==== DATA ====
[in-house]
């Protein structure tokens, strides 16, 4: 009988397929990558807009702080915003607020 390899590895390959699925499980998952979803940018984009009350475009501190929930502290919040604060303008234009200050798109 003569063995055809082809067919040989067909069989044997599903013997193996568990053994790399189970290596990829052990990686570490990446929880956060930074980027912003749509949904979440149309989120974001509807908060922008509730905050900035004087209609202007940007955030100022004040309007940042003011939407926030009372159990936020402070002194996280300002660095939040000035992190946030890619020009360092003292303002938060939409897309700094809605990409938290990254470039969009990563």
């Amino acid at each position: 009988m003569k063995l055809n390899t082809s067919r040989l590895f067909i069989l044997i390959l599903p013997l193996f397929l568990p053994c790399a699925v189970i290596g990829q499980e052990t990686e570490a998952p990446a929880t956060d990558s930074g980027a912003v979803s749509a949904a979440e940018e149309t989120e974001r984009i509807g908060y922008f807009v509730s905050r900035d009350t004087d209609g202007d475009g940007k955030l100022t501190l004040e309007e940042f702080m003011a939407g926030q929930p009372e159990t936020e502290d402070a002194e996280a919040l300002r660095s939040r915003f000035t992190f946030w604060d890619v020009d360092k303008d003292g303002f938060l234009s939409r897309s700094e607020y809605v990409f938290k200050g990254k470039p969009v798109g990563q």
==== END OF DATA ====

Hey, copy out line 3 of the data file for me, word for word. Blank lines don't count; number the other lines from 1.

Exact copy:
């Amino acid at each position: 009988m003569k063995l055809n390899t082809s067919r040989l590895f067909i069989l044997i390959l599903p013997l193996f397929l568990p053994c790399a699925v189970i290596g990829q499980e052990t990686e570490a998952p990446a929880t956060d990558s930074g980027a912003v979803s749509a949904a979440e940018e149309t989120e974001r984009i509807g908060y922008f807009v509730s905050r900035d009350t004087d209609g202007d475009g940007k955030l100022t501190l004040e309007e940042f702080m003011a939407g926030q929930p009372e159990t936020e502290d402070a002194e996280a919040l300002r660095s939040r915003f000035t992190f946030w604060d890619v020009d360092k303008d003292g303002f938060l234009s939409r897309s700094e607020y809605v990409f938290k200050g990254k470039p969009v798109g990563q």